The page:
Moses’ Fast & Hussain’s Death: Legends & Politics of Muhurram
Here’s a look at the origins and politics of Muharram and the Shia-Sunni divide.
(This article was first published on 24 October 2015 and is being reposted from The Quint’s archives.)
Muharram, like Ramzaan is a month in the Islamic calendar. October 24, 2015 is Ashura or the tenth day of the month. The significance of the day is more than just religious.
The narrative behind Muhurram is the root of one of the oldest and most fundamental sectarian conflicts within Islam – the Shia-Sunni conflict – and affects politics around the world even today.
The Battle of Karbala and the Birth of Shia Islam
Muharram is a day of mourning for Shias, while Sunnis celebrate it as the day Moses fasted to thank god for liberating the Jewish people from Egypt.
But for Shias, the ten days of Muharram culminating in Ashura is a period of deep mourning. It marks the death of Hussain, and is a major episode in the Shia-Sunni conflict.
After Prophet Mohammad’s death in 632 AD, there was a conflict on who should succeed him. The Shias, wanted the Prophet’s son-in-law Ali to lead them. But Abu Bakr, one of the Prophet’s first companions and the leader of the other faction, ended up as the first Caliph.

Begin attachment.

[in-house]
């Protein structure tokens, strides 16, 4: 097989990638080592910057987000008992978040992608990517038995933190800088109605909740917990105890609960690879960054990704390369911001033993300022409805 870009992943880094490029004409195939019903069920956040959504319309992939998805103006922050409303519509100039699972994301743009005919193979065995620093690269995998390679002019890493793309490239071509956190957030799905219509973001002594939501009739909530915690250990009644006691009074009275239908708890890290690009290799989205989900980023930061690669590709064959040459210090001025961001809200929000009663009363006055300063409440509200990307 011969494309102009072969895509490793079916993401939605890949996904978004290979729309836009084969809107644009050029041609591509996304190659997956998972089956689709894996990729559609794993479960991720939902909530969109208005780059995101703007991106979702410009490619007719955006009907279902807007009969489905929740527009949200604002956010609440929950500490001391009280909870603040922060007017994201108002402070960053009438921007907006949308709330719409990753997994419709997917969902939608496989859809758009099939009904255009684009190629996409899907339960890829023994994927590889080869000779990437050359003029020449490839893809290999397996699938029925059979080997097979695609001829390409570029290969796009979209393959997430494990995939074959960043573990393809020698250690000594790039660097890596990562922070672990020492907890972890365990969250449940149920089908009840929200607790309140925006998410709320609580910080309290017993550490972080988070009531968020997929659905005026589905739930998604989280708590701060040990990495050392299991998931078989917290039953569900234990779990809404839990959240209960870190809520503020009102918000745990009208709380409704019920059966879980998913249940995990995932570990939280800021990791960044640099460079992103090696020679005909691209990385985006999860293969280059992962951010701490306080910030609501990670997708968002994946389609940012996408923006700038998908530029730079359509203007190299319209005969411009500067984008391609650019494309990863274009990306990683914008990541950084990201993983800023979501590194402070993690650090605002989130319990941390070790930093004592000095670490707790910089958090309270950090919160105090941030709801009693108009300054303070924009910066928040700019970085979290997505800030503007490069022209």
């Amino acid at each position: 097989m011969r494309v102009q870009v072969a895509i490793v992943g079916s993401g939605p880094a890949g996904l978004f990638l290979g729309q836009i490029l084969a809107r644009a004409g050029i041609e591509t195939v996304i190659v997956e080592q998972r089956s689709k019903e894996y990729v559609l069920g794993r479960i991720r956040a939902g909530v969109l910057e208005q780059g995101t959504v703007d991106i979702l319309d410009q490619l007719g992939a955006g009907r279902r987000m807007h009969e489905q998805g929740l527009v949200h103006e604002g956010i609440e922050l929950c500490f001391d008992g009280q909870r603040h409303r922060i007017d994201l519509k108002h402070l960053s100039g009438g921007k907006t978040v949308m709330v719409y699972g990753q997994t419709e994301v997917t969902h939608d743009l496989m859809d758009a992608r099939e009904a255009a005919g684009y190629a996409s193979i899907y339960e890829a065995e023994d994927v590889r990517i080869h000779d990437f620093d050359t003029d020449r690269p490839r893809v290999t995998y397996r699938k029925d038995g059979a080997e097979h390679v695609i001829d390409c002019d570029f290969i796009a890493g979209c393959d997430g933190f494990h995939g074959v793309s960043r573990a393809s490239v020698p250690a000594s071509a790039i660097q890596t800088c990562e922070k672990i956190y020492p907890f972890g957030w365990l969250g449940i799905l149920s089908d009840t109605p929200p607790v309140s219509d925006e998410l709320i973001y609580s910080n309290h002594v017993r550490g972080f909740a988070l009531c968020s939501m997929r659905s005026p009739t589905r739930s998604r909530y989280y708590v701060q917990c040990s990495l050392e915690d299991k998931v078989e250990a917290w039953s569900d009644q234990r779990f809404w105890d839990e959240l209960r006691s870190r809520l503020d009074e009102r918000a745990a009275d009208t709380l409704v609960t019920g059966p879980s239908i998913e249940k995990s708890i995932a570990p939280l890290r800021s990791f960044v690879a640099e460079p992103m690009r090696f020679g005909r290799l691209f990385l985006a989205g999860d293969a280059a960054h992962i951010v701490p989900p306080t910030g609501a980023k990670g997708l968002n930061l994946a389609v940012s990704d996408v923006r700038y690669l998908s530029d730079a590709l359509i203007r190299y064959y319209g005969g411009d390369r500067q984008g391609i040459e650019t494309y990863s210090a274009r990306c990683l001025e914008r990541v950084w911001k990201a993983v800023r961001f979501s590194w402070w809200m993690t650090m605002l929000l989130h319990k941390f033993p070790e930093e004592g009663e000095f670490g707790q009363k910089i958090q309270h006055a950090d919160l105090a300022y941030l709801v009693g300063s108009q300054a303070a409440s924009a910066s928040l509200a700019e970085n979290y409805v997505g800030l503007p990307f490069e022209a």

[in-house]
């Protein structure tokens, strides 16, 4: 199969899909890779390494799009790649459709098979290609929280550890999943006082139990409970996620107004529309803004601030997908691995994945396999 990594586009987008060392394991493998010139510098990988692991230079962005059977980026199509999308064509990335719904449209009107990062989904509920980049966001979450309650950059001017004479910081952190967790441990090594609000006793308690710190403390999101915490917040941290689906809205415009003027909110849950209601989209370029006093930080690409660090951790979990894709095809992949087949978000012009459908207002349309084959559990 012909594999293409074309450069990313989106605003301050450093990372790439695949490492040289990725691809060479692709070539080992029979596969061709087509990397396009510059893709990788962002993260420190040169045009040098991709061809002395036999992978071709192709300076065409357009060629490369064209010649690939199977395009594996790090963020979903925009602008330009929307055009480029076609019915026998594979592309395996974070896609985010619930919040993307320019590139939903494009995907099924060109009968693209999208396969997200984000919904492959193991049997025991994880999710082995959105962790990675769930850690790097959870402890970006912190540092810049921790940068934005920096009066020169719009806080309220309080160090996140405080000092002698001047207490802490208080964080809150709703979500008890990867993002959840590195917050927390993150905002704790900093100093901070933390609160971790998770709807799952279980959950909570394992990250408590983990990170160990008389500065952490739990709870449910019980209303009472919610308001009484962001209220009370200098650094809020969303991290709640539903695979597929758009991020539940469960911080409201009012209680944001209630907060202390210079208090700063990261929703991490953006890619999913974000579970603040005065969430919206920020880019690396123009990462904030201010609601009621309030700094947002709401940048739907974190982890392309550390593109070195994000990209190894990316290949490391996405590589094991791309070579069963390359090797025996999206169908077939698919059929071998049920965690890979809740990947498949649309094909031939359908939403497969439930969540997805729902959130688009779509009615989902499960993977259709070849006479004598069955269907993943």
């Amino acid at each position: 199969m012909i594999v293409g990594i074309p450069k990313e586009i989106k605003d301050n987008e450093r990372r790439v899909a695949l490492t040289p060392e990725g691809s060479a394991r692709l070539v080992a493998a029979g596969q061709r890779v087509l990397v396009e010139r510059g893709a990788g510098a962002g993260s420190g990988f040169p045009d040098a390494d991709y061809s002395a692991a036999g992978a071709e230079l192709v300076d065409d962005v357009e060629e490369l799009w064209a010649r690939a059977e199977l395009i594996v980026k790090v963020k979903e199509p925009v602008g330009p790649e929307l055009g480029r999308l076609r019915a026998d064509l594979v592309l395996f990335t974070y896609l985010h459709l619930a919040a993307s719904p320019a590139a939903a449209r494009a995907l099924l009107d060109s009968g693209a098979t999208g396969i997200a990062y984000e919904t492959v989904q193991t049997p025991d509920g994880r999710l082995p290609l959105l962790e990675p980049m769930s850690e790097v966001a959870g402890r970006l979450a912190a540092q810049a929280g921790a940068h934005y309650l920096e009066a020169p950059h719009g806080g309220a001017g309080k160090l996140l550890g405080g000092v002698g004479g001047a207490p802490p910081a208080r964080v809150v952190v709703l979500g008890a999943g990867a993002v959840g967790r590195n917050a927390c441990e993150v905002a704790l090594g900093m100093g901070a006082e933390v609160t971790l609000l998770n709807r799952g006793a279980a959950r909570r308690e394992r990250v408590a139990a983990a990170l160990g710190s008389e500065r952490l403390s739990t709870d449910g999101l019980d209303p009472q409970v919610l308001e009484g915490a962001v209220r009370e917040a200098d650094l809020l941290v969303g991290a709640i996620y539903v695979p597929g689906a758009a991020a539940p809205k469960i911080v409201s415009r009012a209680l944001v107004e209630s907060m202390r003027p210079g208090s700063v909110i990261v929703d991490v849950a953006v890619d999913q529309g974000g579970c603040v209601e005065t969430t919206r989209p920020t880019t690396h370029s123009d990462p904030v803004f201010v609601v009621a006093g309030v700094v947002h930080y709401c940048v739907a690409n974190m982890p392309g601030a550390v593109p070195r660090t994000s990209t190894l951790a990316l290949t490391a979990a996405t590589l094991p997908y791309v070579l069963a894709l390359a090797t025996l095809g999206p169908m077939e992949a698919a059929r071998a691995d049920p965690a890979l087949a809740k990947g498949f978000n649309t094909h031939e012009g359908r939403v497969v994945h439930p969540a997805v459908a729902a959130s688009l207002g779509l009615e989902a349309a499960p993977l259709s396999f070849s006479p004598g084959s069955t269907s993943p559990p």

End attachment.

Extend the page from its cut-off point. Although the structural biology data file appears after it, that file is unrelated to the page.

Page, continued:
Things really came to a head in 680 AD when Ali’s grandson Hussain and his followers refused to swear allegiance to Yazid, the Sunni Caliph. Yazid’s forces slaughtered Hussain and his family, including his 6-month-old son, at Karbala. The day of their death is now mourned as Muhurram.
The Taziya, Mourning and Muhurram
Just like the Ramlila re-enacts Rama’s defeat of Ravana, passion plays or Taziya (also refers to a replica of Hussain’s coffin used in Muharram rituals) are a tragic re-enactment of the battle of Karbala and the death of Hussain and his family at the hand of Yazid’s forces.
There are usually sorrowful poetic recitations mourning (called matam) the tragedy of Karbala.
In Iran, the Taziya was used to build up political revolution and support for the Islamic Revolution of 1979 by equating the then Sultan to Yazid and making the movement against his rule a fight for justice.
In Lucknow, the mourning of Shias during Muharram is called Azadari and there has been sectarian and communal tension during this period starting from 1906.
However in India, there has been far less Shia-Sunni conflict than in West Asia or even Pakistan and Afghanistan.
Subscribe To Our Daily Newsletter And Get News Delivered Straight To Your Inbox.